I remember seeing Tuk Smith for the first time when his band Biters supported Georgia country rockers Blackberry Smoke over five years ago at the Academy in Bristol. Their second album, The Future Ain’t What It Used To Be, wasn’t exactly what I would usually choose, but there was a combination of Aerosmith’s swagger and Cheap Trick’s cleverness that had an appeal and saw them become quite the darlings of the classic rock movement.
Tuk Smith and The Restless Hearts – Ballad Of A Misspent Youth (MRG)
Release Date: 4 November 2022
Words: Paul Hutchings
It was something of a surprise when they went on indefinite hiatus a year later. However, Smith was merely taking stock after a decade fronting the band, and he was soon back with The Restless Hearts (named after a Biters song), having refocused on his songwriting and very possibly a change of lifestyle and approach. His comment suggests so.
“Things used to be about debauchery,” Tuk says, “and now they’re more about dedication. I mean, I was always driven, but I was sometimes focusing on the wrong things. Now I focus on the music and the craftsmanship of writing and producing and performing.”
Of course, life has a way of throwing the odd spanner in the works and just as Tuk got added to the Def Leppard and Mötley Crüe stadium tour and released debut single What Kinda Love, the world turned on its axis and two years of overhyped panic ensued. For Tuk, like many other musicians, it was time to reset (again!) and dedicate himself to writing. Ballad Of A Misspent Youth is the result.
It may be a relatively short release featuring eight songs, but what it lacks in quantity, it more than makes up for in quality. The title track kicks things off with a foot-stomping anthem which sees much of the swagger that Tuk demonstrated in Biters back in full force. There’s a real joyous punch to the song, and it’s a definite well-placed opener. Plenty of Tuk’s influences still surge through, but it’s also got an individual stamp that defines it as his own work.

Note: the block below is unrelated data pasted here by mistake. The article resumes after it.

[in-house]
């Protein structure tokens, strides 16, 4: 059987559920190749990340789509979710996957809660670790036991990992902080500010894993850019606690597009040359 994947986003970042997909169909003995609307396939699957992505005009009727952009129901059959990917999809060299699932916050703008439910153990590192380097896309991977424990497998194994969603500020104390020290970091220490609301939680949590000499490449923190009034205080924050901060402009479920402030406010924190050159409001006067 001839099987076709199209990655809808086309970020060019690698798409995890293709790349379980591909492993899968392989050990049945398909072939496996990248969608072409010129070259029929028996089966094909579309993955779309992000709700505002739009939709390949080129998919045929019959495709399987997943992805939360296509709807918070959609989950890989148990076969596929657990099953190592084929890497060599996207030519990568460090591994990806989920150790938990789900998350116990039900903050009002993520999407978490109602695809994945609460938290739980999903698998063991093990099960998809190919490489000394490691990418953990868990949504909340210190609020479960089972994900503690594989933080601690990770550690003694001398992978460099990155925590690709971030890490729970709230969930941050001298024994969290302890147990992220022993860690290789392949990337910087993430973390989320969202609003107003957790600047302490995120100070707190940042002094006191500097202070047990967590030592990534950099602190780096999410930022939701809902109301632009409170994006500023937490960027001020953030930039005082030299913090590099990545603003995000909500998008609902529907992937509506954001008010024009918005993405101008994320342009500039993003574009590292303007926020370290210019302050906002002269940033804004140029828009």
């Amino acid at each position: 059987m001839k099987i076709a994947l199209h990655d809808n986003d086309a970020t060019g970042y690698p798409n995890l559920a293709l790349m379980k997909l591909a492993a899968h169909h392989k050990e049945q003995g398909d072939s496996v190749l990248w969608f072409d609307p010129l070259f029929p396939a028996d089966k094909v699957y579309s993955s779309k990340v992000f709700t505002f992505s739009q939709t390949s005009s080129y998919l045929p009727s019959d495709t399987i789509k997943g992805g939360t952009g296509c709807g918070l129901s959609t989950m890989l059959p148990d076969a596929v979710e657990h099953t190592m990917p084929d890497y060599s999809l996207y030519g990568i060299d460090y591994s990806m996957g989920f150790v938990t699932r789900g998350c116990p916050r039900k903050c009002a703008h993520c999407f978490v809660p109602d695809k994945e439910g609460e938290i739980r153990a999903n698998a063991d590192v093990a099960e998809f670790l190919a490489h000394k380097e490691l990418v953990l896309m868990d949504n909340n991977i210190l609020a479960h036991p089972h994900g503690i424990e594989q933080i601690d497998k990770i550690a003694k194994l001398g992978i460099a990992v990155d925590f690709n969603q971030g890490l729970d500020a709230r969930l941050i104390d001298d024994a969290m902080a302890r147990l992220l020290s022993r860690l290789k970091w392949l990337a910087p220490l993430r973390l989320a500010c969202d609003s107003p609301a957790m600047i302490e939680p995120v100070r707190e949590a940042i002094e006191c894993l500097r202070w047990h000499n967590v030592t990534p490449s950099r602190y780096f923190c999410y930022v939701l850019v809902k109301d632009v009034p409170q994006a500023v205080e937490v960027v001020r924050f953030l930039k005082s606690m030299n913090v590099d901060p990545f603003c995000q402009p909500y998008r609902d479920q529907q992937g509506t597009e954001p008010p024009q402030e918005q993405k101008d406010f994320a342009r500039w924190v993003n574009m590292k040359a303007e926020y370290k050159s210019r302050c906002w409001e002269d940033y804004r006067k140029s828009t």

Despite the more lightweight elements, you catch snippets of bands like New York Dolls, The Clash and Mott the Hoople liberally sprinkled throughout the album. Girls On The East Side Of The Town is a classic storytelling song which, to me, is almost homage to Thin Lizzy and Phil Lynott’s poetic wizardry in its delivery.
Poignant and dramatic in equal measure, Everyone Loves You When You’re Dead is a collection of home truths. A ballad of sorts, it’s got everything from The Beatles to Mötley Crüe, and it works superbly. Tuk’s throaty vocals are well suited to the songs he’s crafted, his smoky voice complementing the layered and complex combination of piano, guitar, and rhythm section.
Shadow On The Street is an arms-in-the-air singalong full of the kind of pop rock that Cheap Trick do so well. Tuk once more adds his own edge to the track, which you cannot help but nod to.
It’s the quality of the compositions that make Ballad Of A Misspent Youth so enjoyable. Combined with an earthy grit and perfectly performed, it is packed with powerful anthems that work in whichever setting you can think of. Ideally, a sweaty club with beer in hand, but equally suited to larger arenas and festivals, the balance of hard rocking and melody makes this an album that you play repeatedly.
Throw in the high-octane energy of the likes of Forgive But Won’t Forget, and you have an album that has achieved everything Tuk set out to do. As the man says, “I decided to make a rock ‘n’ roll record for me, and what I like because there was no label, there was no committee involved…just me and my stories. I wanted to create a setting and an authentic feeling about everything. I reunited with long-time friend Dan Dixon and recorded these songs in his garage studio, and there is a purity to the work that came from all the circumstances of that time.”
“the world turned on its axis and two years of overhyped panic ensued.” What a douchebag statement.